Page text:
Egypt: The Friday of Reaction and Bigotry

[A strong advocate of secular revolution posted this report of the 7/30/11 rally at Tahrir Square in Cairo, on http://www.3arabawy.org.  Given the history of what came to replace the Shah of Iran, these are timely insights for the worldwide revolutionary movement to discuss and debate. -- Frontlines ed.]

July 30th, 2011

What was originally announced as a “Friday of Unity” was anything but that. You can call it, the Friday of Disunity, The Friday of Bigotry and Reaction, the Friday of Religious Fanaticism.

For weeks, the Islamist forces, without exception, have been denouncing the Tahrir sit-in, spreading all sorts of cheap, filthy, sensationalist lies against the largely secular protesters, amid agitation by SCAF also, that already incited Abbassiya residents against marchers on 23 July.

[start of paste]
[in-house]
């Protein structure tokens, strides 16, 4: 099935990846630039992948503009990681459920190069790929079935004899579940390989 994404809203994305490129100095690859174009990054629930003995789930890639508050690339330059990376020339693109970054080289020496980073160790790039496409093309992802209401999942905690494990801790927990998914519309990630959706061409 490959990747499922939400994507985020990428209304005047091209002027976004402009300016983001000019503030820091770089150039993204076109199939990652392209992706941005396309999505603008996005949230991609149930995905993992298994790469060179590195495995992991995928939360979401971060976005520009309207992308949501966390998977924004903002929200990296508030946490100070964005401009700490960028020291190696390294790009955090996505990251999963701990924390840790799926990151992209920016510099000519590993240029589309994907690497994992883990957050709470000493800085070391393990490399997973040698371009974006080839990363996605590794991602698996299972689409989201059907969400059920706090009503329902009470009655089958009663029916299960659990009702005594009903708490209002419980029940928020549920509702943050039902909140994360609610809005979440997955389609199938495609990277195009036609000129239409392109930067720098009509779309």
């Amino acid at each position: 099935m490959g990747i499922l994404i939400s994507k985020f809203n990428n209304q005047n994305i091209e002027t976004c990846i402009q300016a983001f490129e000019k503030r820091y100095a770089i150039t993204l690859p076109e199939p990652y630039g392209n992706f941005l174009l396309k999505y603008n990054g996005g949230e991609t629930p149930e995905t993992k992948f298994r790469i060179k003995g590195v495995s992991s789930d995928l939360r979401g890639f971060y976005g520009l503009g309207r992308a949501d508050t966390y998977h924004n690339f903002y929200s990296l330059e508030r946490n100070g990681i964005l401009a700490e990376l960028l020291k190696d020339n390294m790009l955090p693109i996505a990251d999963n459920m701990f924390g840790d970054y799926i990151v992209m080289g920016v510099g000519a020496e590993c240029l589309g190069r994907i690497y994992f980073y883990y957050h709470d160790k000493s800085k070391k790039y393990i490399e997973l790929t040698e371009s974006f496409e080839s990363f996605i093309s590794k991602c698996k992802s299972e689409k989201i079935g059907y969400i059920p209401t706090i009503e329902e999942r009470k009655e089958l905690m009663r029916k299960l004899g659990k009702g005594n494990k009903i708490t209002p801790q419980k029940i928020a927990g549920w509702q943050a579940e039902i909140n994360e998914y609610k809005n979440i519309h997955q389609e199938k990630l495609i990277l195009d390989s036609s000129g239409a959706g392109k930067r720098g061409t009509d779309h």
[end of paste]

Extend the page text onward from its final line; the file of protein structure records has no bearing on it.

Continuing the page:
The Islamist forces, whose leaders, also without any exceptions, are in one way or another allied to the SCAF awaiting their shares of the booties in the coming parliamentary elections and constitutional reform, decided to escalate their moves against the Tahrir revolutionaries by announcing roughly two weeks ago they were calling for mass protests in the square, to “assert Egypt’s Islamic identity, denounce supra-constitutional principles, and to demand the application of Islamic sharia.” Such announcement was coupled with an agitation campaign that spoke of “purging Tahrir from the secularists.”

There was tension in the square over the past few days. We didn’t know what to expect on Friday. Some were expecting an “Islamist invasion” of the square, medieval style, with swords and sticks. Others thought it was going to be a peaceful day.

Some, like me, expected troubles, but we were hoping to at least try to polarize the Islamist protesters around different demands that their leaders had put forward. I suggested that Islamists would be welcomed at the gates, while distributing leaflets on the military tribunals, detainees, torture, retribution for the martyrs’ families, and social demands. There were calls by some to try to block the Islamists from entering. This was totally impossible even if you thought it was politically correct. It would have been a massacre.